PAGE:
1. Hi Allison. I thought I will share my experience with bipolar. I was diagnosed with depression in my early 30s. I didnt experience mania until my mid 40s. I have been on numerous meds through the years. The side effects to me such as brain fog and weight gain were not worth what little benefit I might recieve. I finally made the choice to go off all meds. I had stopped them before and restarted to determine if they were helping and really didnt get relief from them. For me I believe my biggest challenge is my habit of negative thinking, not so much a chemical imbalance, and replaying situations over and over in my head, in other words over thinking things. I used to attend alot of support groups for mental health and went to helpful classes all of the groups and classes were free, at a very nice location in downtown dallas called Mental Health America. There are various groups every weekday. Learned alot of great coping skills and heard first hand from a young lady there who had received ECT treatments. I joined a facebook group for people who are interested or have received or currently are receiving ECT and learned even more about it. I decided to try them myself. I had a series of 12 treatments at UT Southwest. They did help me. I had some short term memory loss but recovered it over time. The treatments were very easy for me. Not at all traumatic. The doctors recommended I stop after the 12 because I was better and I could start them back in the future if needed. My depression is less. The biggest improvement is when I do experience depression it is much less severe and doesnt last as long. I recently started a part time job which helps greatly because I had a hard time filling my days while most of my family and friends are working. Being active, having a schedule, being around other people at my job is really good for me. Its just at a fast food restaurant but Im not in it for prestige or to make big money. It makes me happier and I have an extra income. I am also involved in my local church and have a strong faith. Quickly redirecting my thoughts when they are leaning towards negative, being gentle with myself, focusing on an attitude of gratitude and believing that I am an important person in my own right have worked wonders for me. One of the groups I found most helpful was Recovery International. Anyway I have to go to work now so if you have anything you ever want to ask me about please feel free to call or text at any time. Much love!!!!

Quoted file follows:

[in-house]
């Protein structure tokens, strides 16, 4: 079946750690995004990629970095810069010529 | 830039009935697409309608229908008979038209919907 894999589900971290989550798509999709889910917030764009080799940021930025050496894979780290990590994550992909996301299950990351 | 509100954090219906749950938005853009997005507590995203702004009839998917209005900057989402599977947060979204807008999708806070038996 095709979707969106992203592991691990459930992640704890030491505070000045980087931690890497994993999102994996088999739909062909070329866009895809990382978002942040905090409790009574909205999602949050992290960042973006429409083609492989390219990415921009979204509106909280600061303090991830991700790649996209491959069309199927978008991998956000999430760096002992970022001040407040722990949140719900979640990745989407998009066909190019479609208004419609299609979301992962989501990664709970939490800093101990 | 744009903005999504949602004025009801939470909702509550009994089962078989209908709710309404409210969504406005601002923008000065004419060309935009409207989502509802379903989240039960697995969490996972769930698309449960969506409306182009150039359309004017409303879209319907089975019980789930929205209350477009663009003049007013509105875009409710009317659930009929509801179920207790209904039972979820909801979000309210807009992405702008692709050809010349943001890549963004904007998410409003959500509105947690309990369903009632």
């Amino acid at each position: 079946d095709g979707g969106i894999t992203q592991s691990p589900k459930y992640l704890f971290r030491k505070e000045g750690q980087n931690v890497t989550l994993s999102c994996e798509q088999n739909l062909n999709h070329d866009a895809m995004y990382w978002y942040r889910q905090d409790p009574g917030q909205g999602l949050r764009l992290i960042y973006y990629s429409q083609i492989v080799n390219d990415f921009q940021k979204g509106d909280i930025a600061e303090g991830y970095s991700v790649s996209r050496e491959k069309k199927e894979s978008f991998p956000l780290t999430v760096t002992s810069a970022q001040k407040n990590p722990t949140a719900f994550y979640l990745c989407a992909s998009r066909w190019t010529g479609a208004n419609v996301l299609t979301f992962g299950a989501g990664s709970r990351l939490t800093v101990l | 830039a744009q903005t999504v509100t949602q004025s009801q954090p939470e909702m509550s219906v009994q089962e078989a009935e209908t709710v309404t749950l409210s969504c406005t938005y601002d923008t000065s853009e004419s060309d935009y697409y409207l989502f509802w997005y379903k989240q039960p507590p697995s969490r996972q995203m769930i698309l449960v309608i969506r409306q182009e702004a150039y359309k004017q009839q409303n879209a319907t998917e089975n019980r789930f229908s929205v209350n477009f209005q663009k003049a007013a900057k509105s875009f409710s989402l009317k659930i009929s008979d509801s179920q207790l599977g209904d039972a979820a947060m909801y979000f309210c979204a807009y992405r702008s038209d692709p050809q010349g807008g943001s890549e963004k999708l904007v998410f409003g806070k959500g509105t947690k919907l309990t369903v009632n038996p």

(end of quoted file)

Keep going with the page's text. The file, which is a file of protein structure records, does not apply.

1. Donna, thank you for sharing your story! Congratulations on all the hard work you’ve done! I’m also hoping to be able to keep a job soon even if it’s something part time and doesn’t pay much. I haven’t been able to work in a long time. Thanks again for sharing! We’ll talk soon.

      1. 🙏❤❤❤🙏

  2. I hope this brings tons of relief! I know the side effects of the meds are frustrating, it would be great to at least take fewer or much lower doses. Very excited to follow your progress with this treatment.

    1. Thank you! Med side effects make my life harder in different ways from the bipolar. It’s a rough system.

  3. […] I officially began the TMS process, which I talked about in this post. This is a seven week commitment and 36 treatments, and there’s a chance it won’t even […]

  4. […] I finally had my first TMS treatment for the depression part of my bipolar disorder. I had the prep appointment the other day, […]

  5. […] That’s something good that’s happened in an emotional roller coaster of a week. My TMS treatments have been part of the roller coaster, not just because moods can and probably get worse […]